Data Model – DrilldownsAll cities in the world stored in one row, allowing us to do a globalsort. What if we need cities w...
The Bad StuffRead-modify-write is slow, because in C* read latency >> writelatencyHaving a write-only pipeline would great...
The Bad StuffSynchronous updates of time rollups and index rows makeprocessing slower and increase delaysBut, asynchronous...
LESSONSLEARNED          47
DATA MODEL CHANGES   AREPAINFUL… so design to make them less so                                   48
EVERYTHING   WILLBREAK … so test accordingly                         49
SEPARATE     LOGICALLY     DIFFERENT         DATA… it will improve performance AND make             your life simpler     ...
PERF TEST    WITH PRODUCTION       LOAD… if you can afford a second cluster                                       51
http://cassandra.apache.orghttp://www.datastax.com/dev  http://www.ooyala.com                              52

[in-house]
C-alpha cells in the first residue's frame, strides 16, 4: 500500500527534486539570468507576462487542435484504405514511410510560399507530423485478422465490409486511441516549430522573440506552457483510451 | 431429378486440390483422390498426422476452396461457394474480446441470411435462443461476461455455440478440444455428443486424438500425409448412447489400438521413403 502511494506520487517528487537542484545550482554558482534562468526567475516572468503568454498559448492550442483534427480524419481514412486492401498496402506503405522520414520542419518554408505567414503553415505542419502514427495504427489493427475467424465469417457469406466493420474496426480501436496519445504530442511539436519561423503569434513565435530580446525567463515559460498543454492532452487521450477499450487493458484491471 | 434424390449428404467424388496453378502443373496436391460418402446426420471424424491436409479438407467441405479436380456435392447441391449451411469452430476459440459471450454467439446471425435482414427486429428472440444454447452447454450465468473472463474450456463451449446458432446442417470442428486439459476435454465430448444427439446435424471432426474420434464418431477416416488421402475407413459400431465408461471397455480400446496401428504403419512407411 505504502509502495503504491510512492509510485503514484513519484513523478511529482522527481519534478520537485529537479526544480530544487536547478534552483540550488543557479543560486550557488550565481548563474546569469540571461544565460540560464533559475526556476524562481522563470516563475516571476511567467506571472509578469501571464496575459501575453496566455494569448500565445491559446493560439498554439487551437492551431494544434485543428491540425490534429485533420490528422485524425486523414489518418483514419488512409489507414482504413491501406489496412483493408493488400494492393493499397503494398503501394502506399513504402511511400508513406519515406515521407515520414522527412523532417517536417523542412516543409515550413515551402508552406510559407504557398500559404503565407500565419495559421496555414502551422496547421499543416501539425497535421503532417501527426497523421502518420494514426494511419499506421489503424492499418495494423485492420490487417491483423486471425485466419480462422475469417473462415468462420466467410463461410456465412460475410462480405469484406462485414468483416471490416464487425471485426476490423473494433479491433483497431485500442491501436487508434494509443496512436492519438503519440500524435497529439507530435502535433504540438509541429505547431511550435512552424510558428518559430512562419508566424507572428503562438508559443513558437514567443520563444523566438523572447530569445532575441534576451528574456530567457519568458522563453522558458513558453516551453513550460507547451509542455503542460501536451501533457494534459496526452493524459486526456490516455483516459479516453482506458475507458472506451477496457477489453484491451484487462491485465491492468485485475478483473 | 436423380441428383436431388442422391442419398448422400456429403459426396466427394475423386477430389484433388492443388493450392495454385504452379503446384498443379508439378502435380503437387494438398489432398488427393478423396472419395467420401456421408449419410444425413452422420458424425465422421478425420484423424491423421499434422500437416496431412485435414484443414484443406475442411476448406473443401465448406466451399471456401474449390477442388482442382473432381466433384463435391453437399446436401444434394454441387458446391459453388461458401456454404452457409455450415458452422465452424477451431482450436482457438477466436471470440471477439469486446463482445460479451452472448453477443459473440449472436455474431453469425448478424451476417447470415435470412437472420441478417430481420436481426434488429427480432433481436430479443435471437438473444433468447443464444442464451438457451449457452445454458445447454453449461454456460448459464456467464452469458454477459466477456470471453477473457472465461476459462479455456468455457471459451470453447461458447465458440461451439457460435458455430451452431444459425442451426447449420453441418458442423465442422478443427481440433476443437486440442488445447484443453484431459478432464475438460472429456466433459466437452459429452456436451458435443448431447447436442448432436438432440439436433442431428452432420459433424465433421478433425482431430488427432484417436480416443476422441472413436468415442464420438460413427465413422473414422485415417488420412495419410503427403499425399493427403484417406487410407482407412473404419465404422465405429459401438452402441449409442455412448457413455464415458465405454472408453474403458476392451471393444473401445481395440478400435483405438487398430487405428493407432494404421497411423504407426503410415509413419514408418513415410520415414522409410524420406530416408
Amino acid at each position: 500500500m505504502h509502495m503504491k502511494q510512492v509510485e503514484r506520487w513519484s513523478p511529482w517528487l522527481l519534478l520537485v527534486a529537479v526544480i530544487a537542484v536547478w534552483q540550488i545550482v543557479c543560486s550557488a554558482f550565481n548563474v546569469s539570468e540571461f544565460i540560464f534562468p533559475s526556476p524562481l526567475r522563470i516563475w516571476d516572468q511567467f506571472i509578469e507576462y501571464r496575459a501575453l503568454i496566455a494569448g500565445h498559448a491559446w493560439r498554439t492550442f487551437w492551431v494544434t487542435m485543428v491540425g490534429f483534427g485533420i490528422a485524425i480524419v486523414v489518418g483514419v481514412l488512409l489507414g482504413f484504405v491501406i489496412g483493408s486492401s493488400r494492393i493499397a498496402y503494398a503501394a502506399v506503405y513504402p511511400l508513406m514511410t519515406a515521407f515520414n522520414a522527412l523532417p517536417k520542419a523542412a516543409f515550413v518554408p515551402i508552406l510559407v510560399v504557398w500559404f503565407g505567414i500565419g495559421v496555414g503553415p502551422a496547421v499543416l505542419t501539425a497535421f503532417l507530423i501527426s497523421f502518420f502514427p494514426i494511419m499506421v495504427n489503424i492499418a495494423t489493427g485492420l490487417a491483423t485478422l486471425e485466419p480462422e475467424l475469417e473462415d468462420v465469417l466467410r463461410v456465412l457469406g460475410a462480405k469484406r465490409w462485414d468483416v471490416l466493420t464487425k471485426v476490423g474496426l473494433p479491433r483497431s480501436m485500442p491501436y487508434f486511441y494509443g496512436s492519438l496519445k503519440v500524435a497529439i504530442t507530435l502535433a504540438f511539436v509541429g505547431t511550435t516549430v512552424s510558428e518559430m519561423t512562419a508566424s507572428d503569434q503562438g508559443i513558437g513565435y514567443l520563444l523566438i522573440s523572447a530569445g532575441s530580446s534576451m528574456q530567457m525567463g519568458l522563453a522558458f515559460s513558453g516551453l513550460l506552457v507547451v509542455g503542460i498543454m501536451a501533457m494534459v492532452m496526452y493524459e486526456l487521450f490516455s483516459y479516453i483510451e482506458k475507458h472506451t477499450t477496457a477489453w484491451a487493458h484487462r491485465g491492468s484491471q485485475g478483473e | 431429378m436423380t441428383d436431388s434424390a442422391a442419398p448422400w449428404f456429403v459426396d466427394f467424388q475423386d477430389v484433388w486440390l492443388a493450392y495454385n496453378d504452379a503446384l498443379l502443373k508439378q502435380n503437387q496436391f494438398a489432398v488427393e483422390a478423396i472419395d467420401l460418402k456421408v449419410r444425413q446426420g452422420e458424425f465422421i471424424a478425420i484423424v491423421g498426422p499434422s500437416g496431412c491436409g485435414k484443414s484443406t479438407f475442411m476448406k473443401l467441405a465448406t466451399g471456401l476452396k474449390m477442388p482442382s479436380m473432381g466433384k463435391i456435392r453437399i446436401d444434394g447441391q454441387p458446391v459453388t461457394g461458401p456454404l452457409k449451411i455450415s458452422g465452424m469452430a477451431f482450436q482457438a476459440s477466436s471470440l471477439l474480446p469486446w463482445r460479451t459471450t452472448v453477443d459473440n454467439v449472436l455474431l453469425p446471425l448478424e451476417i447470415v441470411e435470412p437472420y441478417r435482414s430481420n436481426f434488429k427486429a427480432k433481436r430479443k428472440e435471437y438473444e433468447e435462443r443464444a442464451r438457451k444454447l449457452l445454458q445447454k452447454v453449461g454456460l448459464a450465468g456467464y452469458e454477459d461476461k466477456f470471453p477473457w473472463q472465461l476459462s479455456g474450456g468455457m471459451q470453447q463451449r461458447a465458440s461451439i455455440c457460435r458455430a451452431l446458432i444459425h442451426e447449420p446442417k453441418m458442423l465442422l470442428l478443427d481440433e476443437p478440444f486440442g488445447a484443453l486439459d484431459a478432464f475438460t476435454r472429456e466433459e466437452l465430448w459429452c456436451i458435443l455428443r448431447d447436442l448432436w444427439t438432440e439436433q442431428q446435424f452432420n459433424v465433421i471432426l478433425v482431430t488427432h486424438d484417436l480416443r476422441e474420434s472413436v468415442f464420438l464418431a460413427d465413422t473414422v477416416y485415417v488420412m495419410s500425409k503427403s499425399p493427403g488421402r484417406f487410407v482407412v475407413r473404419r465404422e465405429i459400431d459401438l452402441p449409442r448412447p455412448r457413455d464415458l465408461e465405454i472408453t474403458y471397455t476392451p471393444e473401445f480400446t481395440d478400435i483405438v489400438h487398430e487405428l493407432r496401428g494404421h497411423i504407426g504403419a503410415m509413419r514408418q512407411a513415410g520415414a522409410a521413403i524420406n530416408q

THANK YOU
Cassandra nyc 2011   ilya maykov - ooyala - scaling video analytics with apache cassandra
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Cassandra nyc 2011 ilya maykov - ooyala - scaling video analytics with apache cassandra

  1. 1. Scaling Video AnalyticsWith Apache Cassandra ILYA MAYKOV | Dec 6th, 2011
  2. 2. AgendaOoyala – quick company overviewWhat do we mean by “video analytics”?What are the challenges?Cassandra at Ooyala - technical detailsLessons learnedQ&A 2
  3. 3. 3
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  6. 6. 6
  7. 7. 7
  8. 8. 8
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  10. 10. 10
  11. 11. Analytics Overview 11
  12. 12. 1 Aggregate and Visualize Data2 Give Insights3 Enable experimentation4 Optimize automagically 12
  13. 13. Analytics OverviewGo from this … 13
  14. 14. Analytics Overview … to this … 14